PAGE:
 Sample includes spontaneous speech, a reading
passage, nonsense word reading and interview Qs on
exposure, motivation, attitude, musical and acting ability
 Gut examined relationships between prosody, morphology
and extra-linguistic factors
 Findings
 The variation found is highly systematic
 Acquisition involves a set of mutually dependent factors
 Age is no barrier to acquisition of phonology
Phonology and vocabulary
 In L1 acquisition, a vocabulary spurt coincides with
acceleration of phonological development (Ingram 1976).
 This spurt may relate to variability in syllable structure
simplification processes: typically developing L1
children delete rather than epenthesize, but early
talkers exhibit considerable epenthesis along with their
larger vocabularies
 In L2 acquisition epenthesis is the preferred syllable
simplification strategy for older learners (Abrahamsson
2003; Weinberger 1987 )
 Is there a comparable vocabulary spurt in (naturalistic)
second language acquisition that coincides with
phonological development?
Do older L2 learners resemble atypical L1 children?
 One line of inquiry in L2 research on morphosyntax has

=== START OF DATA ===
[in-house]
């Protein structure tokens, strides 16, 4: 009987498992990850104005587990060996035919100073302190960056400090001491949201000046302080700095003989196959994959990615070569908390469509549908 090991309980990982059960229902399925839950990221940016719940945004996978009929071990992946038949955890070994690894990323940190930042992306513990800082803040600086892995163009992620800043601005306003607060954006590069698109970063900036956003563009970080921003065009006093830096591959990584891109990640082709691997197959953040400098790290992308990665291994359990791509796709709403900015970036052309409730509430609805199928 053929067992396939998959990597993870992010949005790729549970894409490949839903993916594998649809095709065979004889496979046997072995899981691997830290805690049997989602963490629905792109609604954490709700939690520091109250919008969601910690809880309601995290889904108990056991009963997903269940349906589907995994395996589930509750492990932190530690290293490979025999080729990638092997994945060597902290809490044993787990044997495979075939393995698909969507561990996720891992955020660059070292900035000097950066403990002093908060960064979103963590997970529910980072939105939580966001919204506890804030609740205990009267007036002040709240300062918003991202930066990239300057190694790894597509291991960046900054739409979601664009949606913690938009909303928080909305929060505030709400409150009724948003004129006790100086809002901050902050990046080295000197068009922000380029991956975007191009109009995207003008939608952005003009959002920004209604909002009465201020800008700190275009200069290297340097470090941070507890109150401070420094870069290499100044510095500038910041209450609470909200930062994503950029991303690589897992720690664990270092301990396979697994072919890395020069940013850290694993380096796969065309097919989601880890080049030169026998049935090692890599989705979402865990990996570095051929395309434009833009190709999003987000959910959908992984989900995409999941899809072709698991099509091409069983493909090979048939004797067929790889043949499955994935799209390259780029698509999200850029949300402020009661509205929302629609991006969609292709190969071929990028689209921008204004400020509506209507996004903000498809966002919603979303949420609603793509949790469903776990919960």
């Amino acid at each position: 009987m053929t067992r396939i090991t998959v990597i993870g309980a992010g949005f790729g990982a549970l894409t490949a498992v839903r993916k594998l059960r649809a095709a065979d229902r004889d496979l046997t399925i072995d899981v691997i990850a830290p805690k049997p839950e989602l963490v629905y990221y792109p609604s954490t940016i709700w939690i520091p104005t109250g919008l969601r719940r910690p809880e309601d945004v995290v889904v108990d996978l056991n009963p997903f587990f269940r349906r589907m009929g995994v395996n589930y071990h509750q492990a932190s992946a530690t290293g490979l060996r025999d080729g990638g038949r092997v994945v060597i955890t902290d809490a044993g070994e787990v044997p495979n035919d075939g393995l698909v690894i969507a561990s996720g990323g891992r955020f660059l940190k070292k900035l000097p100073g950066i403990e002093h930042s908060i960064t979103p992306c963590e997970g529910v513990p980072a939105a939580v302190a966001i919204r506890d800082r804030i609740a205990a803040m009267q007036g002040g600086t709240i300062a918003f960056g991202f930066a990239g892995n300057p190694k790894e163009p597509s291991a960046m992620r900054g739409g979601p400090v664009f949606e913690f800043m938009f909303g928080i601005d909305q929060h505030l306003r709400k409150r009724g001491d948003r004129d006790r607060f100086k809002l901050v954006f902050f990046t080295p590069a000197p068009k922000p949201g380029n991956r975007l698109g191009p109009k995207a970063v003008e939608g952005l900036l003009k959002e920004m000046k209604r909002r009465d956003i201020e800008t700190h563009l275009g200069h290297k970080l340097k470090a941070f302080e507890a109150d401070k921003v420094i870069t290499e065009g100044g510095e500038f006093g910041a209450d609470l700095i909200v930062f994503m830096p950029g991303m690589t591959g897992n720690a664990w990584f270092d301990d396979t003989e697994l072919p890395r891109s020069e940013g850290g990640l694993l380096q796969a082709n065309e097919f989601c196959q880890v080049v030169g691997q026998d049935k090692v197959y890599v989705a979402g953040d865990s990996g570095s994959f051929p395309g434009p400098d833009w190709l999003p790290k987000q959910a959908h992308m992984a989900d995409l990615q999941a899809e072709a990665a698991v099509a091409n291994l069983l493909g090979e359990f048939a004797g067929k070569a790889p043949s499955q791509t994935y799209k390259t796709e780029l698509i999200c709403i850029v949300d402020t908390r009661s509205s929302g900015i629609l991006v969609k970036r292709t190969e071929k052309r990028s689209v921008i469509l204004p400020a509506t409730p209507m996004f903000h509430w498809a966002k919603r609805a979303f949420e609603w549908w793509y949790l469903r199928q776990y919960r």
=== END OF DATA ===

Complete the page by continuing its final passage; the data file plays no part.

involved asking whether L2 acquisition by older learners
resembles that of atypically developing L1 children (most
recently see Marinis to appear).
 In L2 phonology, the question is whether developmental
processes resemble that of the atypically developing
children discussed for example in Ingram (1976) who
either exhibited prolonged use of typically developing
children’s processes or who followed unique processes.
The role of phonology in triggering
morphosyntactic development
The VYSA longitudinal corpus
LEARNER EXPOSURE to foreign
languages
AGE at arrival in
Germany
Joan
1 month of Spanish;
no German
16
Paul
1 semester of French;
no German
17
George
1 year of French;
no German
15
Input and data collection in the VYSA study
 Input
 For the first four weeks
 From a German teacher and other American students during
language + culture course
 From learners’ initial host family
 During 11 subsequent months
 From (native speaking) students in German secondary schools
 From host families
 Data collection
 11 times (monthly), with individual learners in Germany
 Broad and narrow morphosyntax and phonology tasks, including
grammaticality judgment, comprehension and translation
 Informal conversation with the researcher about the learner’s
unfolding exchange experience
Joan, Paul and George’s acquisition of German syntax,
from 3 wks after arrival (file 1) to ca. 12 months later (file 11)
Stage: highest syntactic projection
Joan
Paul
George
1i: VP (verb phrase) – no function words produced
head-initial : Der Mann trinken der Kaffee.
1
1-2
1
1ii: VP switches to head-final
3
3
3
2-3
3-4
2-3
5
5-6
4
6-7
7-8
6-8
9
11
never
11
never
never
Die Madchen immer die Buch lesen.
2: FP/TP emerges and is head-initial
Ich gegessen der Apfel.
3: AgrP emerges and is head-initial
Ich wohnst there.
4i: CP emerges and is head-initial
Ich habe gewunst, dass du hast gefragt.
4ii: AgrP switches to head-final
Willst du es wirklich wissen, was wir gemacht haben?